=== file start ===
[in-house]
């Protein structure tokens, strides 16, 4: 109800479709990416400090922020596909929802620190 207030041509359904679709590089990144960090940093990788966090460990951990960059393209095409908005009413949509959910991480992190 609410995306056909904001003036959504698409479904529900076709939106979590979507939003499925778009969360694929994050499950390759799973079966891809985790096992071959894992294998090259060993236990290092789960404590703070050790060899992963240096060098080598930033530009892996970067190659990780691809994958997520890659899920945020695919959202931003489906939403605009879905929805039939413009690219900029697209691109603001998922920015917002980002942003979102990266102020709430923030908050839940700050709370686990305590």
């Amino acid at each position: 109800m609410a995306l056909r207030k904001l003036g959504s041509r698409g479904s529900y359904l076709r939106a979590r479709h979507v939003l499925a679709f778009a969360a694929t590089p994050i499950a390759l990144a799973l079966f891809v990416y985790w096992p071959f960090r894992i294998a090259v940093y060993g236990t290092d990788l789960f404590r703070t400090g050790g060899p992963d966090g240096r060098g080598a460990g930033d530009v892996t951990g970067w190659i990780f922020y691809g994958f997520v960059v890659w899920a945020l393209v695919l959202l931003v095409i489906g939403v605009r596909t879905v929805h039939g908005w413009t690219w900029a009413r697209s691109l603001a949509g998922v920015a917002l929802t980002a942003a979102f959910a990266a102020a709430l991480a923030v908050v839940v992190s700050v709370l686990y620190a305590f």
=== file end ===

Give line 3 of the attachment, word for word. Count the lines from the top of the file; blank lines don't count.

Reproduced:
């Amino acid at each position: 109800m609410a995306l056909r207030k904001l003036g959504s041509r698409g479904s529900y359904l076709r939106a979590r479709h979507v939003l499925a679709f778009a969360a694929t590089p994050i499950a390759l990144a799973l079966f891809v990416y985790w096992p071959f960090r894992i294998a090259v940093y060993g236990t290092d990788l789960f404590r703070t400090g050790g060899p992963d966090g240096r060098g080598a460990g930033d530009v892996t951990g970067w190659i990780f922020y691809g994958f997520v960059v890659w899920a945020l393209v695919l959202l931003v095409i489906g939403v605009r596909t879905v929805h039939g908005w413009t690219w900029a009413r697209s691109l603001a949509g998922v920015a917002l929802t980002a942003a979102f959910a990266a102020a709430l991480a923030v908050v839940v992190s700050v709370l686990y620190a305590f």